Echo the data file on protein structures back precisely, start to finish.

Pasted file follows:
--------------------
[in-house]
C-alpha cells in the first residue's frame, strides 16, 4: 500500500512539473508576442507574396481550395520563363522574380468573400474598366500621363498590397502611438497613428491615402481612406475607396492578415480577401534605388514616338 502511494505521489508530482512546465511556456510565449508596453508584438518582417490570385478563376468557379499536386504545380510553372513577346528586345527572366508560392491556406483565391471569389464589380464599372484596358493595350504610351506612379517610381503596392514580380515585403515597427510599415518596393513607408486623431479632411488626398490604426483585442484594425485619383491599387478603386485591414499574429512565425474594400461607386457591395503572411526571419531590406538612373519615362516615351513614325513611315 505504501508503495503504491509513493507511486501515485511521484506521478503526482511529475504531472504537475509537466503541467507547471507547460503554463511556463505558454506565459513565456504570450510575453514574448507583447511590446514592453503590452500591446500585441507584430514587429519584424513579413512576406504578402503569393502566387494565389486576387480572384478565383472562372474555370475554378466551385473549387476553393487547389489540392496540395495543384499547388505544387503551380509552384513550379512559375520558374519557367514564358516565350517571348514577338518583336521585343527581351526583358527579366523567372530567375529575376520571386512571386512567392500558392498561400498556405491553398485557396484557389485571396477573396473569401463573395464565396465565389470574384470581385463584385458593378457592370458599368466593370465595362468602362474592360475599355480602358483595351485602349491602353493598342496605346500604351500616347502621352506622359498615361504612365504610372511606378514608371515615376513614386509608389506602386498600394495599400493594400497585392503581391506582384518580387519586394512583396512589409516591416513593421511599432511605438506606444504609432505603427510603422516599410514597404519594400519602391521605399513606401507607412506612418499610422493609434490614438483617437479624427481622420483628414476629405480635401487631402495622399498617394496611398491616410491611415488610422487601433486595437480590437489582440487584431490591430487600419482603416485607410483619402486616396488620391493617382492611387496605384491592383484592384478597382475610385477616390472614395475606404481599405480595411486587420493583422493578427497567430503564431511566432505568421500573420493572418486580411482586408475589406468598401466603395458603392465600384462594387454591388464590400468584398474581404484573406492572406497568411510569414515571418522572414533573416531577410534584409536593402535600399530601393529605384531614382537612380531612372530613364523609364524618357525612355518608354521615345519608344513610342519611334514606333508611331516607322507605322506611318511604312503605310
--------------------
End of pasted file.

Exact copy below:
[in-house]
C-alpha cells in the first residue's frame, strides 16, 4: 500500500512539473508576442507574396481550395520563363522574380468573400474598366500621363498590397502611438497613428491615402481612406475607396492578415480577401534605388514616338 502511494505521489508530482512546465511556456510565449508596453508584438518582417490570385478563376468557379499536386504545380510553372513577346528586345527572366508560392491556406483565391471569389464589380464599372484596358493595350504610351506612379517610381503596392514580380515585403515597427510599415518596393513607408486623431479632411488626398490604426483585442484594425485619383491599387478603386485591414499574429512565425474594400461607386457591395503572411526571419531590406538612373519615362516615351513614325513611315 505504501508503495503504491509513493507511486501515485511521484506521478503526482511529475504531472504537475509537466503541467507547471507547460503554463511556463505558454506565459513565456504570450510575453514574448507583447511590446514592453503590452500591446500585441507584430514587429519584424513579413512576406504578402503569393502566387494565389486576387480572384478565383472562372474555370475554378466551385473549387476553393487547389489540392496540395495543384499547388505544387503551380509552384513550379512559375520558374519557367514564358516565350517571348514577338518583336521585343527581351526583358527579366523567372530567375529575376520571386512571386512567392500558392498561400498556405491553398485557396484557389485571396477573396473569401463573395464565396465565389470574384470581385463584385458593378457592370458599368466593370465595362468602362474592360475599355480602358483595351485602349491602353493598342496605346500604351500616347502621352506622359498615361504612365504610372511606378514608371515615376513614386509608389506602386498600394495599400493594400497585392503581391506582384518580387519586394512583396512589409516591416513593421511599432511605438506606444504609432505603427510603422516599410514597404519594400519602391521605399513606401507607412506612418499610422493609434490614438483617437479624427481622420483628414476629405480635401487631402495622399498617394496611398491616410491611415488610422487601433486595437480590437489582440487584431490591430487600419482603416485607410483619402486616396488620391493617382492611387496605384491592383484592384478597382475610385477616390472614395475606404481599405480595411486587420493583422493578427497567430503564431511566432505568421500573420493572418486580411482586408475589406468598401466603395458603392465600384462594387454591388464590400468584398474581404484573406492572406497568411510569414515571418522572414533573416531577410534584409536593402535600399530601393529605384531614382537612380531612372530613364523609364524618357525612355518608354521615345519608344513610342519611334514606333508611331516607322507605322506611318511604312503605310